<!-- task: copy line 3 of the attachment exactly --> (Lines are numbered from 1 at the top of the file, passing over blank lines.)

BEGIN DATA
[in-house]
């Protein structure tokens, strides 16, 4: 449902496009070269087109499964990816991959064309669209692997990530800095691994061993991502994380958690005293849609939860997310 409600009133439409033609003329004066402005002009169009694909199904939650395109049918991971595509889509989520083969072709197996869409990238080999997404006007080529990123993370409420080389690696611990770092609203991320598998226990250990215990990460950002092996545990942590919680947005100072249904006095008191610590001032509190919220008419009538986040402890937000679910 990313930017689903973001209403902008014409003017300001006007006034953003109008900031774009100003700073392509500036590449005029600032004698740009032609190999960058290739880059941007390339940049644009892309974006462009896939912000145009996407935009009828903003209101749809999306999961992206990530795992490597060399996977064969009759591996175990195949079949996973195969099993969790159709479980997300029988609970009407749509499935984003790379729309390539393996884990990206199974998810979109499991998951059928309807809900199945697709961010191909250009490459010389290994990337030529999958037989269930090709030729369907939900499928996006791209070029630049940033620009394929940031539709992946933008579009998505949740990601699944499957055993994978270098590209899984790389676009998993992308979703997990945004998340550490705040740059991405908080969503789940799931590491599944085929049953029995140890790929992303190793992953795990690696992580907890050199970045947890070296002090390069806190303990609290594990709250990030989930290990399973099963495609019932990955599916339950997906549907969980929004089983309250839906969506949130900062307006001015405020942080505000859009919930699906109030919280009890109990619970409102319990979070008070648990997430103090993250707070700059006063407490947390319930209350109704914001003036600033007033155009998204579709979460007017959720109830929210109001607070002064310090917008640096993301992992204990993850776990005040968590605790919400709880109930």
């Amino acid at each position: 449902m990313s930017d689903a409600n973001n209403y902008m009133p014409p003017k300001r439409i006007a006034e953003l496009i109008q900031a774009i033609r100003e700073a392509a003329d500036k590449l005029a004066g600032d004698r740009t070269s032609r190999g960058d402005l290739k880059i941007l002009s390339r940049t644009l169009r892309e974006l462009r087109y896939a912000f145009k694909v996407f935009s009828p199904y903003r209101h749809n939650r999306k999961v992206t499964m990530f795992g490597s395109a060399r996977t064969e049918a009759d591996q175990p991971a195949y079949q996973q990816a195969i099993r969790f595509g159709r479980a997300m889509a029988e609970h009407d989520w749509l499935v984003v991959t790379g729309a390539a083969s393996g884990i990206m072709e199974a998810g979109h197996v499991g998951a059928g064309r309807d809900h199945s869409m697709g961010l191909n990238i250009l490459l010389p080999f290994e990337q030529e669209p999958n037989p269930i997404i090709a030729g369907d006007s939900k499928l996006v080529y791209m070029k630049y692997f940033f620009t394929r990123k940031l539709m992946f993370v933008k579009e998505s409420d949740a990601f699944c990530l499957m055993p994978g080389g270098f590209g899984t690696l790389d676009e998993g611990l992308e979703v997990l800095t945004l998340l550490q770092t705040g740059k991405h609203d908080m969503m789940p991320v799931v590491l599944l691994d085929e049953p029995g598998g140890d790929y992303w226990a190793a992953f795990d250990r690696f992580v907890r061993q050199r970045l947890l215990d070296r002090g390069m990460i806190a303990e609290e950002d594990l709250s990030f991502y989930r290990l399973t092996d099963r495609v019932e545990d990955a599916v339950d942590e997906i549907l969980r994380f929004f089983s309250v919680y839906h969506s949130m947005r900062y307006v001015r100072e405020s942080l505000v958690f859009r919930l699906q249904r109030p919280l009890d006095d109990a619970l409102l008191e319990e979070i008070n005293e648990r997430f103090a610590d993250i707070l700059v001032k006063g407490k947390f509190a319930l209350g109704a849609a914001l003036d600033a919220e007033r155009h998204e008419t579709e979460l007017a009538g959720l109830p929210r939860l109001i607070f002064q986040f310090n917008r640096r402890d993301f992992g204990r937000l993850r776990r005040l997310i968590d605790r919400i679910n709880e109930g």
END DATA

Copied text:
């Amino acid at each position: 449902m990313s930017d689903a409600n973001n209403y902008m009133p014409p003017k300001r439409i006007a006034e953003l496009i109008q900031a774009i033609r100003e700073a392509a003329d500036k590449l005029a004066g600032d004698r740009t070269s032609r190999g960058d402005l290739k880059i941007l002009s390339r940049t644009l169009r892309e974006l462009r087109y896939a912000f145009k694909v996407f935009s009828p199904y903003r209101h749809n939650r999306k999961v992206t499964m990530f795992g490597s395109a060399r996977t064969e049918a009759d591996q175990p991971a195949y079949q996973q990816a195969i099993r969790f595509g159709r479980a997300m889509a029988e609970h009407d989520w749509l499935v984003v991959t790379g729309a390539a083969s393996g884990i990206m072709e199974a998810g979109h197996v499991g998951a059928g064309r309807d809900h199945s869409m697709g961010l191909n990238i250009l490459l010389p080999f290994e990337q030529e669209p999958n037989p269930i997404i090709a030729g369907d006007s939900k499928l996006v080529y791209m070029k630049y692997f940033f620009t394929r990123k940031l539709m992946f993370v933008k579009e998505s409420d949740a990601f699944c990530l499957m055993p994978g080389g270098f590209g899984t690696l790389d676009e998993g611990l992308e979703v997990l800095t945004l998340l550490q770092t705040g740059k991405h609203d908080m969503m789940p991320v799931v590491l599944l691994d085929e049953p029995g598998g140890d790929y992303w226990a190793a992953f795990d250990r690696f992580v907890r061993q050199r970045l947890l215990d070296r002090g390069m990460i806190a303990e609290e950002d594990l709250s990030f991502y989930r290990l399973t092996d099963r495609v019932e545990d990955a599916v339950d942590e997906i549907l969980r994380f929004f089983s309250v919680y839906h969506s949130m947005r900062y307006v001015r100072e405020s942080l505000v958690f859009r919930l699906q249904r109030p919280l009890d006095d109990a619970l409102l008191e319990e979070i008070n005293e648990r997430f103090a610590d993250i707070l700059v001032k006063g407490k947390f509190a319930l209350g109704a849609a914001l003036d600033a919220e007033r155009h998204e008419t579709e979460l007017a009538g959720l109830p929210r939860l109001i607070f002064q986040f310090n917008r640096r402890d993301f992992g204990r937000l993850r776990r005040l997310i968590d605790r919400i679910n709880e109930g």